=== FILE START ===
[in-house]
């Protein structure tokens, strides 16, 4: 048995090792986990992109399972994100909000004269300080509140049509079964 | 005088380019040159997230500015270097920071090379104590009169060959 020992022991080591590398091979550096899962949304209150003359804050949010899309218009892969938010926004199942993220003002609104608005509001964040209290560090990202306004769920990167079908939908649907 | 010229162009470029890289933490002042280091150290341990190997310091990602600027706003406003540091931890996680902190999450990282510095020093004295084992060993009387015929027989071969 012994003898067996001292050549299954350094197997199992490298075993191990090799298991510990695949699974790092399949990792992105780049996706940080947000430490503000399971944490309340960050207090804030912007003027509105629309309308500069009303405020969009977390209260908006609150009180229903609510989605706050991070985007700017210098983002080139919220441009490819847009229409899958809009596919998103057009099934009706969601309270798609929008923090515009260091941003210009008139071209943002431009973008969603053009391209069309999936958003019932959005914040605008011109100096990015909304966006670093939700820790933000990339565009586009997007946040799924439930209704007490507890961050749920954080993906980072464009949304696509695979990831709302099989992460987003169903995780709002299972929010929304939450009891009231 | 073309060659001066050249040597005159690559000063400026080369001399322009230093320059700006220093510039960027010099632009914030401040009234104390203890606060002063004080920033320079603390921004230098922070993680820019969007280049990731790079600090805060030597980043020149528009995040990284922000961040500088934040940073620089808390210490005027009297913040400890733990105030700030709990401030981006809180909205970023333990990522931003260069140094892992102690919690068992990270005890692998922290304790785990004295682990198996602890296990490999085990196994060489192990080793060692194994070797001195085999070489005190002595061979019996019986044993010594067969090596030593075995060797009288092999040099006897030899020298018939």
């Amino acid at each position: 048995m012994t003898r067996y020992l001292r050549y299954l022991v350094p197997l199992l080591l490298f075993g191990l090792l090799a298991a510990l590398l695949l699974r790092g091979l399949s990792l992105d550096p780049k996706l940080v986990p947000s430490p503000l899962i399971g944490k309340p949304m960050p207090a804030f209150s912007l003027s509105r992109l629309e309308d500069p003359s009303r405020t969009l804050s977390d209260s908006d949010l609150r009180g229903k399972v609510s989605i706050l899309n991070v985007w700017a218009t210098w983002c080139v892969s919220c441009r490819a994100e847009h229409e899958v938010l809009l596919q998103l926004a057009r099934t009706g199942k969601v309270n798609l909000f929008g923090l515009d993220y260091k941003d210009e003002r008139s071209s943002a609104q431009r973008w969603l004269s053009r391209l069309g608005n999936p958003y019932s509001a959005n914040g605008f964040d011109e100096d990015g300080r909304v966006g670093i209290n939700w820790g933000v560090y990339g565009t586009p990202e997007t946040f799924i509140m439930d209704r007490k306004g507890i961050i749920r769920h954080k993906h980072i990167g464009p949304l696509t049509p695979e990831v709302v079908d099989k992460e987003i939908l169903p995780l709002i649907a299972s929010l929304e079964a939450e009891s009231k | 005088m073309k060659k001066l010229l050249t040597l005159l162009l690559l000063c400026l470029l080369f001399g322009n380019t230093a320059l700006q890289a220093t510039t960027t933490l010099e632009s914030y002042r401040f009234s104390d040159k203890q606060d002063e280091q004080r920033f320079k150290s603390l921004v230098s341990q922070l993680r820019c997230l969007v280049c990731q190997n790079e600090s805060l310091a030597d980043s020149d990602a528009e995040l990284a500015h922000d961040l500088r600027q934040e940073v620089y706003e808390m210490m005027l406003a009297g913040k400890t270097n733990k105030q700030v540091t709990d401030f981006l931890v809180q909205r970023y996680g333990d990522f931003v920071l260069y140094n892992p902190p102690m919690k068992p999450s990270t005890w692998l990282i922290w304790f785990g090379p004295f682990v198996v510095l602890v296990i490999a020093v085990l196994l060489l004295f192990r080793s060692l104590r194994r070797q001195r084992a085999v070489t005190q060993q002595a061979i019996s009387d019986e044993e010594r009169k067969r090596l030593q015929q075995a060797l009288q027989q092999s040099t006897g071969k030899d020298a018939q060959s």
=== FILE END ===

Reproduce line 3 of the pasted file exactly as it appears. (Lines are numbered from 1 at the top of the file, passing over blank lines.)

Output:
């Amino acid at each position: 048995m012994t003898r067996y020992l001292r050549y299954l022991v350094p197997l199992l080591l490298f075993g191990l090792l090799a298991a510990l590398l695949l699974r790092g091979l399949s990792l992105d550096p780049k996706l940080v986990p947000s430490p503000l899962i399971g944490k309340p949304m960050p207090a804030f209150s912007l003027s509105r992109l629309e309308d500069p003359s009303r405020t969009l804050s977390d209260s908006d949010l609150r009180g229903k399972v609510s989605i706050l899309n991070v985007w700017a218009t210098w983002c080139v892969s919220c441009r490819a994100e847009h229409e899958v938010l809009l596919q998103l926004a057009r099934t009706g199942k969601v309270n798609l909000f929008g923090l515009d993220y260091k941003d210009e003002r008139s071209s943002a609104q431009r973008w969603l004269s053009r391209l069309g608005n999936p958003y019932s509001a959005n914040g605008f964040d011109e100096d990015g300080r909304v966006g670093i209290n939700w820790g933000v560090y990339g565009t586009p990202e997007t946040f799924i509140m439930d209704r007490k306004g507890i961050i749920r769920h954080k993906h980072i990167g464009p949304l696509t049509p695979e990831v709302v079908d099989k992460e987003i939908l169903p995780l709002i649907a299972s929010l929304e079964a939450e009891s009231k | 005088m073309k060659k001066l010229l050249t040597l005159l162009l690559l000063c400026l470029l080369f001399g322009n380019t230093a320059l700006q890289a220093t510039t960027t933490l010099e632009s914030y002042r401040f009234s104390d040159k203890q606060d002063e280091q004080r920033f320079k150290s603390l921004v230098s341990q922070l993680r820019c997230l969007v280049c990731q190997n790079e600090s805060l310091a030597d980043s020149d990602a528009e995040l990284a500015h922000d961040l500088r600027q934040e940073v620089y706003e808390m210490m005027l406003a009297g913040k400890t270097n733990k105030q700030v540091t709990d401030f981006l931890v809180q909205r970023y996680g333990d990522f931003v920071l260069y140094n892992p902190p102690m919690k068992p999450s990270t005890w692998l990282i922290w304790f785990g090379p004295f682990v198996v510095l602890v296990i490999a020093v085990l196994l060489l004295f192990r080793s060692l104590r194994r070797q001195r084992a085999v070489t005190q060993q002595a061979i019996s009387d019986e044993e010594r009169k067969r090596l030593q015929q075995a060797l009288q027989q092999s040099t006897g071969k030899d020298a018939q060959s």